Harry McDaniel, 51, a Baltimore roofer, most likely would have been confined to a wheelchair the rest of his life if he hadn't been treated with an experimental drug that is derived from cow brains.
Yesterday, with the help of his forearm crutches, he moved out onto the Shock-Trauma auditorium floor at the University of Maryland Medical Center and walked, steadily and unhesitatingly, for a distance of about 16 feet.
McDaniel is one of seven UM patients from a group of 16 to have shown dramatic recovery in a unique study to see if treatment with purified bovine nerve cell membranes could limit the devastating impact of paralysis. Six patients now can walk with assistance from leg braces. The seventh has returned to normal.
Eighteen other patients received a placebo or inert drug. Of those, only one had a similar improvement.
Without the drug, all 34 patients in the study would have emerged from highway, diving and gunshot tragedies as paraplegics or quadriplegics -- totally dependent on others for care.
"It is clear that we can begin to change our thinking about spinal cord injury, to consider it a treatable disease, rather than an incurable one," said Fred H. Geisler, a medical doctor with a Ph.D., who conducted the study at the Shock-Trauma Unit.
The drug, GM-1 ganglioside, allowed paralyzed muscles to regain function instead of merely strengthening weak yet functioning muscles, according to the scientist.
"These differences were significant enough to have a major impact on the lives of many of these patients," said Geisler, who also is a clinical assistant professor in the UM surgery department and chief of neurosurgery at the Columbia Medical Plan.
No adverse side effects were observed from the test of the moderately priced drug. But, the researcher said a multicenter study involving 200 to 400 patients will be started soon to confirm the drug's clinical benefit and safety.
If the findings hold up, thousands could be helped, Geisler said. About 10,000 spinal cord injuries occur each year in the United States. The economic impact of spinal cord injuries is estimated at $4 billion each year. Most of the 90 percent who survive are young people.
Gangliosides circulate freely in the body but are particularly rich in the brain and spinal cord tissues of humans as well as other mammals.
GM-1 ganglioside apparently works "by making a small fraction of neurons that survive the injury grow or sprout better or by salvaging some of the neurons that might die," the researcher said. In many recent studies in animals, gangliosides have stimulated the growth of nerve cells and the regeneration of damaged nervous tissues.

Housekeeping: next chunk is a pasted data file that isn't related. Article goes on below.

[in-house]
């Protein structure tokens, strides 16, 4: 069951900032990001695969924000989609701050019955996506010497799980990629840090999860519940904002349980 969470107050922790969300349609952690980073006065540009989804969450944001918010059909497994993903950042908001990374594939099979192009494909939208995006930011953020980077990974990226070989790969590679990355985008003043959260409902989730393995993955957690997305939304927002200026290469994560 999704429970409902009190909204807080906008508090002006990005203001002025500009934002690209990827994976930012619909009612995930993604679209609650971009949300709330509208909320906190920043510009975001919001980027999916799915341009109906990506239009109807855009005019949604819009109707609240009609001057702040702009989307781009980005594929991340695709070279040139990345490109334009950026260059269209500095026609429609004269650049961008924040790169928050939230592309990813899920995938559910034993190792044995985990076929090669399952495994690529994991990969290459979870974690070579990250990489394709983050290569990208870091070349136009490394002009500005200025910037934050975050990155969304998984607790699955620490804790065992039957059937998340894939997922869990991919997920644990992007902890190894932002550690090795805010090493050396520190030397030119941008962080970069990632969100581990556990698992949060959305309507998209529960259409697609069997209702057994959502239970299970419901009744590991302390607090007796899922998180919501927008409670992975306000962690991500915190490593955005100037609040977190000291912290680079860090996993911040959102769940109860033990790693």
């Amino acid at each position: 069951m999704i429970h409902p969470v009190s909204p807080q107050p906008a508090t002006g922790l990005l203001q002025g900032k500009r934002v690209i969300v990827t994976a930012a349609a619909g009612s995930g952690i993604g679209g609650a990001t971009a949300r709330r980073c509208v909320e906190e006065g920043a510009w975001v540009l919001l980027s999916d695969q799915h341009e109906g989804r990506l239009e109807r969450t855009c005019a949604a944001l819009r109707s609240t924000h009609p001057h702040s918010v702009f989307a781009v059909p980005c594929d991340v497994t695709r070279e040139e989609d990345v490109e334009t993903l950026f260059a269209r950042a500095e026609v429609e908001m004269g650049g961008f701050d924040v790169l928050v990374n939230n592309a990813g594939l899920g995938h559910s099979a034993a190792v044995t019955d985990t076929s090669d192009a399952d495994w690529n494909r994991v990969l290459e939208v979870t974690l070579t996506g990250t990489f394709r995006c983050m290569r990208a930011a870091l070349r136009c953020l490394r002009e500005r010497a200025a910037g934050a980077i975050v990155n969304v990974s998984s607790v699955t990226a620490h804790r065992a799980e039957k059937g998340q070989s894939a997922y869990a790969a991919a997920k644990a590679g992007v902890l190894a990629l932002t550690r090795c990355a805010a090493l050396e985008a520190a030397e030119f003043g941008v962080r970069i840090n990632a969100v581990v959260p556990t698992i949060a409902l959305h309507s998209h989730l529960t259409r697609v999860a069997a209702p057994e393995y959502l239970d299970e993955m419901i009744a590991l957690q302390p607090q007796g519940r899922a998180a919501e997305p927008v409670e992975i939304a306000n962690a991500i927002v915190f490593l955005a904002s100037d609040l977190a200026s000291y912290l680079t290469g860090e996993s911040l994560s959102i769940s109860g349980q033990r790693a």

Results of the study are published in today's New England Journal of Medicine.
McDaniel, who once followed tornadoes so he could repair church steeples, was injured in an auto accident in February 1987, he said.
"I was totally out of it. I could talk and that was it," he recalled at yesterday's UM news conference. "I could not move a finger, a hand or my head.
"Now, I can drive a car. I shaved this morning. I made a sandwich today but I can't cook a meal yet and I do a little bit of everything."
PD "One of the reasons I can't do as much as I would like to," said
McDaniel, "is that I have one hand that won't straighten out and another that won't bend. If I had hands, I would walk out of here."
GM-1 ganglioside, which can be used only with a special permit obtained from the U.S. Food and Drug Administration, was first given within 72 hours of the patients' injuries, followed by daily injections for 18 to 32 days. The patients were evaluated for one year after treatment.
Last year, another drug -- methylprednisolone -- was shown to produce a beneficial effect in treating spinal cord injury, too. Although the two studies initially appear to be closely related, the journal's report says they actually differed substantially and cannot be directly compared.
"These drugs are active in separate phases of recovery and are believed to work by different mechanisms," he said. "It is conceivable that one day they could be used together or with other drugs to obtain even better recovery."
Meanwhile, Judith Walker, a San Francisco-area scientist, has applied for an investigational permit to use MG-1 ganglioside as a treatment for rehabilitated spinal cord-injured patients who have reached a plateau in their recovery.
"We have provided her with the drug and I think she may be starting her study within a month or so," said Dr. Frank C. Dorsey of the Fidia Pharmaceutical Corp. in Washington, which sponsored the UM study.